SNAP is a proposed space-based experiment designed to study dark energy and alternate explanations of the acceleration
of the universe's expansion by performing a series of complementary systematic-controlled astrophysical measurements.
The principal mission activities are the construction of an accurate Type Ia supernova Hubble diagram (the supernova
program) and conducting a wide-area weak gravitational lensing (WL) survey. WL measurements require highly
constant point spread function (PSF) second moments (ellipticity), and the aim of this study is to expand on the 2005
Sholl, et al. preliminary work, specifically via use of the Ball Aerospace integrated modeling tool, EOSyM (End-to-end
Optical System Model). This modeling environment combines thermal, structural and optical effects, including
alignment errors, manufacturing residuals and diffraction, in an integrated model of the telescope. Thermo-mechanically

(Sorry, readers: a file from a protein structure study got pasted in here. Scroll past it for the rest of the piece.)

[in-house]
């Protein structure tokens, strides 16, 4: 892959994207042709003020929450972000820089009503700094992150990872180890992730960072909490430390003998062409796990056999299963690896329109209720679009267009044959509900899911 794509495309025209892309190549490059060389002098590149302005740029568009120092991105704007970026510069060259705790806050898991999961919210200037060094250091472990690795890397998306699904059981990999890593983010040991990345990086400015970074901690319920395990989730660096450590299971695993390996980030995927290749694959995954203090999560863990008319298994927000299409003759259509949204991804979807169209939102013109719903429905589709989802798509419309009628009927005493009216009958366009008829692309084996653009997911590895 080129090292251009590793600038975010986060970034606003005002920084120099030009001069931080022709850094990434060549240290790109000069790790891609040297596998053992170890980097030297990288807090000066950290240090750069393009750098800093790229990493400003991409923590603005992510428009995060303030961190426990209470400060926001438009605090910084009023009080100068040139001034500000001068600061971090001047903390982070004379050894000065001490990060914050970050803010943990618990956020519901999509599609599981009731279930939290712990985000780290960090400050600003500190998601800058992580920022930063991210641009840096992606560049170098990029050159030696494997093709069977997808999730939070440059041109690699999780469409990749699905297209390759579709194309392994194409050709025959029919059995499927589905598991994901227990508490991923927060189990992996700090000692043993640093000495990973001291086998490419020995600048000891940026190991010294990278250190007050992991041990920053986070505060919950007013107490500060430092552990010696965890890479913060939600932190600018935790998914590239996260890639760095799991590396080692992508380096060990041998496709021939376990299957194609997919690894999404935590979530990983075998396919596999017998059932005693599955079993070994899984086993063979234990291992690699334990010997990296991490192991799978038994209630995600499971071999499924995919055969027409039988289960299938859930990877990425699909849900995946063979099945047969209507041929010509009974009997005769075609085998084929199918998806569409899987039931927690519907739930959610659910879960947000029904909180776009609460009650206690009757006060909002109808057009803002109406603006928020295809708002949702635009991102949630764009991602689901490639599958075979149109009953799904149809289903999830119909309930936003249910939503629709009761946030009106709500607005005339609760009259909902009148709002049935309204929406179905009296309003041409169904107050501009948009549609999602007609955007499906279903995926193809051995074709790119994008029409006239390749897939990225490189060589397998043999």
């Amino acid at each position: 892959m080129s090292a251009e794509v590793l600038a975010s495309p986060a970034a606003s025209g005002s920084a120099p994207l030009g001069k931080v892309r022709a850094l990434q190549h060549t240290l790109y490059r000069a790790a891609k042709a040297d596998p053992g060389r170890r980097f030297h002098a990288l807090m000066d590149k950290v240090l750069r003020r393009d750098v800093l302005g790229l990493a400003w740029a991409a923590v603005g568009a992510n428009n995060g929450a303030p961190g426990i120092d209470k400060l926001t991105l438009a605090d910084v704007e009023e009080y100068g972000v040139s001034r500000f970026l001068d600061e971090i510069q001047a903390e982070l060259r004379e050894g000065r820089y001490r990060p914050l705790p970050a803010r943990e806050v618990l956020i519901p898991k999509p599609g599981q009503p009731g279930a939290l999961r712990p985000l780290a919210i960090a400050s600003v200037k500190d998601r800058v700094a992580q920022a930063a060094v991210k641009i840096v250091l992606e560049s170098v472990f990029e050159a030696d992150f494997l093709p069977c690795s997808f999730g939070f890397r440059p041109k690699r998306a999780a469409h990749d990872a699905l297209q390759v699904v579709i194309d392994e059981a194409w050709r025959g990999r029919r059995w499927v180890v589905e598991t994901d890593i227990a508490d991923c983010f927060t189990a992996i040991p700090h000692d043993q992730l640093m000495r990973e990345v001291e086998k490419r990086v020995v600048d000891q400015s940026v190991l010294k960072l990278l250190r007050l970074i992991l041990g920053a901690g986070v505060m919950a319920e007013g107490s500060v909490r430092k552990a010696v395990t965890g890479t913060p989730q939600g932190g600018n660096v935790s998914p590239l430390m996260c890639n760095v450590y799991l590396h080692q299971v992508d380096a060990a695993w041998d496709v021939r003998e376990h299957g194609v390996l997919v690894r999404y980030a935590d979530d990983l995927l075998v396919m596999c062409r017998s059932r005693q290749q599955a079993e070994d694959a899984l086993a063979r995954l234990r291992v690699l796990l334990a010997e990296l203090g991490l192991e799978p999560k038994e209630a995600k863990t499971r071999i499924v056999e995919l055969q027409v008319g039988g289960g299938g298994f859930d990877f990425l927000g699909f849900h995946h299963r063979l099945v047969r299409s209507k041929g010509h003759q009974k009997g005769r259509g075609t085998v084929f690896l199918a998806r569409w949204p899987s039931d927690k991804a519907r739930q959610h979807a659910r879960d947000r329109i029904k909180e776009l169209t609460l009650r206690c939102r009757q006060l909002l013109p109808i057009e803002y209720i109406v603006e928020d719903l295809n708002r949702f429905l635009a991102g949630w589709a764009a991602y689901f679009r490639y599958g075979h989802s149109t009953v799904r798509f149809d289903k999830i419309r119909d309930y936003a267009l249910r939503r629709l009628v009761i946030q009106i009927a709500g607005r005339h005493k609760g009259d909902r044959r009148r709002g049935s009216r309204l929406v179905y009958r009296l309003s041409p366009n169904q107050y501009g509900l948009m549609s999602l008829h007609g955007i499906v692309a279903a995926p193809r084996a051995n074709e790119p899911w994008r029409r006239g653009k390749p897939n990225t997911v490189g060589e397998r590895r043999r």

induced motions and deformations of the mirrors are modeled as well as other disturbances, and corresponding ellipticity
variations of the PSF are quantified for typical operational scenarios. In this study, the effects of seasonal variations in
solar flux, transients introduced when pointing the body-fixed Ka-band antenna toward Earth, 90° roll maneuvers
(planned every three months of operations) and structure dimensional changes associated with composites desorption are
quantified and introduced into the optical system. Uncertainty in the telescope ellipticity distribution may be reduced by
examination of foreground stars within the field of view. Reference is made to ongoing work on the use of foreground
stars in quantifying the PSF.